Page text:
For years it was a concrete reservoir in Barnes, southwest London. The kind of concrete reservoir that accumulates stolen supermarket trolleys, rusting oil drums, glue sniffers and dead cats.

No longer. After some $20 million and five years of labor, Europe’s largest urban wetland creation project is complete. Its name? Just “The Wetland Centre.”

It is gorgeous. Covering 42 hectares of man-made pools, lagoons, reed beds and lakes, the Wetland Centre is an environmental tour de force.

In addition to created native British marsh and meadow habitat, it has educational displays, a restaurant, an art gallery, beautifully constructed bird hides, exhibitions and organic gardens.

A series of different environments offer the visitor the chance to walk through wetland types ranging from an Australian billabong to the Siberian tundra.

If you like birds you’ll love it. If you find birds dull you’ll still like the place. It’s as wild as London gets, and it’s deliciously peaceful.

The driving force behind the center is the Wildfowl & Wetlands Trust. Bird lovers will know all about the WWT, but for newcomers to the field, here is a short back-ground of the organisation.

Coscaroba coscaroba, a South American anatid between ducks and swans

WWT’s founder was Peter Scott, son to the intrepid, if ill-fated, Arctic explorer. Scott began life, like many a sporting Englishman of his era, with a fondness for taking his spaniel and shotgun into a wetland and blowing holes through fleeing ducks.

Subsequently he turned to painting them instead. He also noticed that water fowl were not as common as they used to be, and were getting rarer as wetland habitat was destroyed. In 1946 Scott established the Wildfowl & Wetlands Trust at Slimbridge in Gloucestershire. There are now nine WWT centers, each conserving an ecologically important wetland in Britain and Northern Ireland as well as breeding critically endangered species for eventual release into the wild.

Some of the stories behind WWT’s feathered inhabitants are hair-raising. The Laysan duck, once common on some Hawaiian islands, was decimated at the end of the 19th century by Japanese ornamental hat plume traders and introduced rabbits, which ate all the ducks’ grass.

By 1911 there were only seven Laysan ducks left. By 1930 there were just two: one male, one female. Then — quack! poof! — the male vanished. Then came the discovery that the two eggs laid by the female had been punctured by a curlew’s beak. It looked like lights out for the Laysan duck.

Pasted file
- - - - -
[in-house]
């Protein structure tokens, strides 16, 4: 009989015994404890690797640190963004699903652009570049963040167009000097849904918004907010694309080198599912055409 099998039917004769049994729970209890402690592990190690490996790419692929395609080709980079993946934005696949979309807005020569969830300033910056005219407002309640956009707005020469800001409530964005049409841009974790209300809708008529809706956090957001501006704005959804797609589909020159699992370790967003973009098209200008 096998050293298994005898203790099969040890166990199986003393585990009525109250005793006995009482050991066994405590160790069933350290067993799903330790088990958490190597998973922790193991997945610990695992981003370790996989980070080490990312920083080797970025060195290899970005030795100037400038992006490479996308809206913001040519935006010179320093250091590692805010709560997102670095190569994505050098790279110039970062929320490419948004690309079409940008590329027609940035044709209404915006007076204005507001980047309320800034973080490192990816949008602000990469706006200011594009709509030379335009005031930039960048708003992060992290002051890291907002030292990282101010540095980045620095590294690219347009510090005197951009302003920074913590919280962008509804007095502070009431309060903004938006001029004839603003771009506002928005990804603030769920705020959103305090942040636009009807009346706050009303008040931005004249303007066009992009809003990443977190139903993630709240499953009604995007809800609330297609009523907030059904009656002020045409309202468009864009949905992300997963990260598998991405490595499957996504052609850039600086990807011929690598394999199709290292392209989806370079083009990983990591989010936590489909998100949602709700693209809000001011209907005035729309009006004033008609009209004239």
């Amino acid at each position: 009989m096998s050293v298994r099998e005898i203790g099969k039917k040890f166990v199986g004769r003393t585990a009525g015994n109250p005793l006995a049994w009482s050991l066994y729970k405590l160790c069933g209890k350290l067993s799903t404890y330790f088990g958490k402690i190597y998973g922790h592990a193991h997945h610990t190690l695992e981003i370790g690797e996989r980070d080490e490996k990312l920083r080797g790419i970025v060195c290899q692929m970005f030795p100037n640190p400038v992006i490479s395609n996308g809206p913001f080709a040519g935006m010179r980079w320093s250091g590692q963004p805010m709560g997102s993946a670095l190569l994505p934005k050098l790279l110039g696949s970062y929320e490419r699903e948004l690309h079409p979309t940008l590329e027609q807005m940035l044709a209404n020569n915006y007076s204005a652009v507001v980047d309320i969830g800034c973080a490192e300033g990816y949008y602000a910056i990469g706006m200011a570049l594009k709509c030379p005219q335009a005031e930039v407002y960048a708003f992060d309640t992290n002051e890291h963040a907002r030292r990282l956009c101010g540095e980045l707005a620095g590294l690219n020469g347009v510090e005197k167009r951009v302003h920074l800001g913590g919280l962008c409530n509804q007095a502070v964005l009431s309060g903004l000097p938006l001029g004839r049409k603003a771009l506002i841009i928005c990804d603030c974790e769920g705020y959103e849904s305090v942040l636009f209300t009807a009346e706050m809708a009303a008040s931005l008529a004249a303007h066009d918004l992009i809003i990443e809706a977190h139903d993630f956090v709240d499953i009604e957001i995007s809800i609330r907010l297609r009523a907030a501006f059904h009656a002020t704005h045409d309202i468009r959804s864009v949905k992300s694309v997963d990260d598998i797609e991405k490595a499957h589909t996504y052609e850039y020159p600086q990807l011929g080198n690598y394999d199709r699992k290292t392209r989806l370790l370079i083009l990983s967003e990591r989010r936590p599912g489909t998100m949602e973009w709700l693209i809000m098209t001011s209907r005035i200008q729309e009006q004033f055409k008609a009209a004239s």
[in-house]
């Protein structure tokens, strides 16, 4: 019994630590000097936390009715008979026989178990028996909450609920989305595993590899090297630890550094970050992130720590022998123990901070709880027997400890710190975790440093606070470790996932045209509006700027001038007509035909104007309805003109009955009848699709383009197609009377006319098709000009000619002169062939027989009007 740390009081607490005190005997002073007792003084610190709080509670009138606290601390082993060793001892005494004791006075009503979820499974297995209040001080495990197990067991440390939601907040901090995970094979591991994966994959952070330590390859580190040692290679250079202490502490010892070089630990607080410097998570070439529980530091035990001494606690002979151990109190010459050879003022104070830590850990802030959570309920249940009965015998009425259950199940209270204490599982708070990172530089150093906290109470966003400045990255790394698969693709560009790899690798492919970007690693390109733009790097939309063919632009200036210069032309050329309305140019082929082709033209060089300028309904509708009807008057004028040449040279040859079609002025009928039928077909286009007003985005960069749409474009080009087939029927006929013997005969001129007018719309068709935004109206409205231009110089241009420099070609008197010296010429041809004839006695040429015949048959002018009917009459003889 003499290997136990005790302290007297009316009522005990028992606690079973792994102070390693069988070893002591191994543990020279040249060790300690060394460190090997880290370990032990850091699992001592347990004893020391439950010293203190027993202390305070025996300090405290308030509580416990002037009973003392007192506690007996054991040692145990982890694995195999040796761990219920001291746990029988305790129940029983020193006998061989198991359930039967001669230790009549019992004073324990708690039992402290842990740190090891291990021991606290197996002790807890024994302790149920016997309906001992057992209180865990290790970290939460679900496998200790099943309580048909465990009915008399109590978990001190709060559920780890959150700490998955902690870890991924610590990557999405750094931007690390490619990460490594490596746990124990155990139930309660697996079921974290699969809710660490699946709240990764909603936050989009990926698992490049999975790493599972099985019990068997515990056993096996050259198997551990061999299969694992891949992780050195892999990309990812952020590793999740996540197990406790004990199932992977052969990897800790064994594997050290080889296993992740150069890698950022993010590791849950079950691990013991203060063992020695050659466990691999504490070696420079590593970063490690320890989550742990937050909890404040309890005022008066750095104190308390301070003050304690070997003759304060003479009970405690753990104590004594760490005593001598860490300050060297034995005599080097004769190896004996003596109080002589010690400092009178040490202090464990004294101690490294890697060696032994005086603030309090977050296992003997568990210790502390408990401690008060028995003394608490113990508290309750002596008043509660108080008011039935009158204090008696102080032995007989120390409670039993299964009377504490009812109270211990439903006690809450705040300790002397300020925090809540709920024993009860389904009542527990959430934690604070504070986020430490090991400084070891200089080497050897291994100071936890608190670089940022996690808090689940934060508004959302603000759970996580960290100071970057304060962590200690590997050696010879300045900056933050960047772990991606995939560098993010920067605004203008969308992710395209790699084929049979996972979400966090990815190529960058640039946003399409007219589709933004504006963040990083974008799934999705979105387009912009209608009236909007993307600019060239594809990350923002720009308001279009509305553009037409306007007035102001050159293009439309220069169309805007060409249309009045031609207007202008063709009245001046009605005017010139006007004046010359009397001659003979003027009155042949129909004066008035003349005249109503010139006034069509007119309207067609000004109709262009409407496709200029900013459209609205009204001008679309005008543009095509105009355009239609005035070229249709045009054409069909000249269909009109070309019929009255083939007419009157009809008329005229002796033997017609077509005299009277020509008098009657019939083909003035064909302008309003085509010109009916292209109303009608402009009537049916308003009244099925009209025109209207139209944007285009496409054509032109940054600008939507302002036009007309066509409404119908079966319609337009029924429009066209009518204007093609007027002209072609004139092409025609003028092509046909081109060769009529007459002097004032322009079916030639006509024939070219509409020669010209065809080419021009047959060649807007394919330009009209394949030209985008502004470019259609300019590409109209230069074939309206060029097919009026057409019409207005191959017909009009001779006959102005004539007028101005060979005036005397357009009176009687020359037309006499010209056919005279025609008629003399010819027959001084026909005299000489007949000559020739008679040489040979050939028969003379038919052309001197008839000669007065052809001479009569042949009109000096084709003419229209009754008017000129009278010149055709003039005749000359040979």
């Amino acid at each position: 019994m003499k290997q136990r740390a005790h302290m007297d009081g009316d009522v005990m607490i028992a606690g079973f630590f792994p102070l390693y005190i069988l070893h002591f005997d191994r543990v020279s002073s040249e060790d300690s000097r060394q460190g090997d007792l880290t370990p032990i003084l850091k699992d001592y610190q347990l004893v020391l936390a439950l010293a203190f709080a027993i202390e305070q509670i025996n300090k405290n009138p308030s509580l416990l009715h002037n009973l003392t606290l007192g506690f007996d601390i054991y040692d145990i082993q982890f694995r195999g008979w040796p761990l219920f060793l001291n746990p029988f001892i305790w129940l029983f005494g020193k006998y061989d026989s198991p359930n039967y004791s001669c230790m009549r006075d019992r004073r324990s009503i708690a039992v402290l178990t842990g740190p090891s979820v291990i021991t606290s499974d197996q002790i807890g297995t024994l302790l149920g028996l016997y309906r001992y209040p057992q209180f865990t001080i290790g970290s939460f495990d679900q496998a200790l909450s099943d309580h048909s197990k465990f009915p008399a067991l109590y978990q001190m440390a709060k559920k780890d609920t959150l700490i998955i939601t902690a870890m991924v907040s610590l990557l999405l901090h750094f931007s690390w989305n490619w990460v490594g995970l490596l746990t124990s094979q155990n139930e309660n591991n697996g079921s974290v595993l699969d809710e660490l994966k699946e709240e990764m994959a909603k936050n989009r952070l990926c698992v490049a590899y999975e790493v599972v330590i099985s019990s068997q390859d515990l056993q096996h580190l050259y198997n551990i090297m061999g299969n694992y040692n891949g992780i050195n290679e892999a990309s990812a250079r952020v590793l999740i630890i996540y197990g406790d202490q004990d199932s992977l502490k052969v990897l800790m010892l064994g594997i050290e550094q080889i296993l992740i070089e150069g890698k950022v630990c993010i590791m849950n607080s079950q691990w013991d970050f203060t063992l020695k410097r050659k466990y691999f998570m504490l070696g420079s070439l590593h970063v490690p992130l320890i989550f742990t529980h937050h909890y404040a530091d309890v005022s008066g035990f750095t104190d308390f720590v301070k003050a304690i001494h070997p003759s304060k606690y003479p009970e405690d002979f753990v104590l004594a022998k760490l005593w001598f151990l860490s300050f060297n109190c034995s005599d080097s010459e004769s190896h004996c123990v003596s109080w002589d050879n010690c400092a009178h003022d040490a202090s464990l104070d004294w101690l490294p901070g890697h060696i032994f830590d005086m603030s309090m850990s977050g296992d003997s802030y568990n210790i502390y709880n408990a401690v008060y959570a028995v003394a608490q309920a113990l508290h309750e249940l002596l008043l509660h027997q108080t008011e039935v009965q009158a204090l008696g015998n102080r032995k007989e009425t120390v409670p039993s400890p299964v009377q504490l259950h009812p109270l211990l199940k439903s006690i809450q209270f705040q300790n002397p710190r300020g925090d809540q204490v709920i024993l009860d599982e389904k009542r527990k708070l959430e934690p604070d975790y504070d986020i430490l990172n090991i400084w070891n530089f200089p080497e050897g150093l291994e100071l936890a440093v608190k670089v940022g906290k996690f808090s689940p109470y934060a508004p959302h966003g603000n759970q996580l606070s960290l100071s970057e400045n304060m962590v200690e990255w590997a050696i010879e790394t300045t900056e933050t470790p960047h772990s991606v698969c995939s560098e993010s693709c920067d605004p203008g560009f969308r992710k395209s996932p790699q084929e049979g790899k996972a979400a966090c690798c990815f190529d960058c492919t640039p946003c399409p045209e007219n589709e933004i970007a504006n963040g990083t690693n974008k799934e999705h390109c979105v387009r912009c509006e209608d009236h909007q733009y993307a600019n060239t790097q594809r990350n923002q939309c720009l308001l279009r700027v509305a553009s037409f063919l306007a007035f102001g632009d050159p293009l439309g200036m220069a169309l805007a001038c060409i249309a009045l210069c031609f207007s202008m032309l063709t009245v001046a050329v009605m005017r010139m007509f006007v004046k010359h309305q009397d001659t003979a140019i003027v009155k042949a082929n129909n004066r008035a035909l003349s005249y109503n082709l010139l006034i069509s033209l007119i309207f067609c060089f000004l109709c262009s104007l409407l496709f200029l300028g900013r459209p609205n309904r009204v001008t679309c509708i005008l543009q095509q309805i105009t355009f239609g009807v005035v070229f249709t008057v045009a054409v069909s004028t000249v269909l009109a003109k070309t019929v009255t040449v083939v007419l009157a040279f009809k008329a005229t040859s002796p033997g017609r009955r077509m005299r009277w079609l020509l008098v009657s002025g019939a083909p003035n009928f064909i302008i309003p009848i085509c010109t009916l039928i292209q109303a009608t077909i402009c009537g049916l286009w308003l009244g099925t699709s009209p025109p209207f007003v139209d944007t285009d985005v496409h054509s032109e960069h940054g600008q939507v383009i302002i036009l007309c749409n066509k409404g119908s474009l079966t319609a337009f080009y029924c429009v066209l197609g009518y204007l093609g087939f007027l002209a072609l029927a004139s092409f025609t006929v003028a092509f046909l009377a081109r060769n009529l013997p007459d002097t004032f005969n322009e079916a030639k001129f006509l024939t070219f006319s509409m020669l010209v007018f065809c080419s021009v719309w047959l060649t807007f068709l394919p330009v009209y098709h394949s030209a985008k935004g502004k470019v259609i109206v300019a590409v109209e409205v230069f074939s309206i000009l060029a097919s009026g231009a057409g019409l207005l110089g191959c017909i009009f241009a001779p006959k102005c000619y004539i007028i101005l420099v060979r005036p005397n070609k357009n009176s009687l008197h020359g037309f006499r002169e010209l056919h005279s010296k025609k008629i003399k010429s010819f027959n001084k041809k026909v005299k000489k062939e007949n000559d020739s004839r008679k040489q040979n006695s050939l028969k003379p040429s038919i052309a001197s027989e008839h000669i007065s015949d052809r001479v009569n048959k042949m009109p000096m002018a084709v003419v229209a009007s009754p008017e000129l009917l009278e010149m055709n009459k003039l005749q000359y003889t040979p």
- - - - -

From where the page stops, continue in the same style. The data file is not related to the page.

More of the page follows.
The nene (Branta sandvicensis), a flightless Hawaiian goose, was reduced to 20 surviving birds in 1950 before a captive-breeding program restored its numbers.

Then a miracle occurred. The female laid a further two, so-called “second chance,” eggs. Every single Laysan duck in the world is descended from this clutch. The Laysan duck is now widespread and thriving in captivity, and the WWT has an energetic breeding program with a total of 130 birds.

The Hawaiian goose, or nene, is Hawaii’s state bird. It is also another species that came close to the edge. Over-hunting and egg-eating mongooses (which are diurnal) introduced in a very poorly researched plan to control rats (which are nocturnal, meaning the two species rarely meet) reduced numbers from 25,000 to a pitiful 20 or so birds by 1949.

The species seemed doomed. Luckily a few birds were live-captured in 1950, three of which were sent to WWT’s breeding facility at Slimbridge. Since then over 2,200 birds have been released back into the wild, some 200 of these from Slimbridge. If you visit Big Island, Hawaii, you will encounter nene waddling on their reinforced, leathery feet across the spiky lava plains of Hawaii Volcanoes National Park.

An old reservoir in Barnes, southwest London, has been converted back to a wetland, where the Wildfowl & Wetlands Trust works to save endangered waterfowl.

The beautiful Baikal teal was once widespread, breeding in Russia and wintering in China, Korea and (bad mistake) Japan. The teal migrated in large flocks and followed predictable flight paths. Overhunting led to teal population collapse, then an emergency captive-breeding program at the WWT.

The good news on the Baikal teal is that in January 1999 a flock of 168,000 was observed at the Haenam tidal flats in southwest Korea. The bad news is, there’s talk of a Haenam land-reclamation project, along the lines of Japan’s disastrous Isahaya Bay project.

At the Wetland Centre the teal are breeding well.

There are currently 45 species and subspecies of waterfowl threatened with extinction worldwide. Many are represented at the Wetland Centre.

Supplementing the wildlife is a regular program of activities such as pond dips, barbecues followed by searches for nocturnal creatures, woodcarving courses, bird-ringing demonstrations and articulate lectures.

Any time of year is good for a visit. Birds, like few other creatures, dramatically link the different parts of our planet with their seasonal flights. Definite and obvious evidence that no country, not even Britain, is an island.

In line with COVID-19 guidelines, the government is strongly requesting that residents and visitors exercise caution if they choose to visit bars, restaurants, music venues and other public spaces.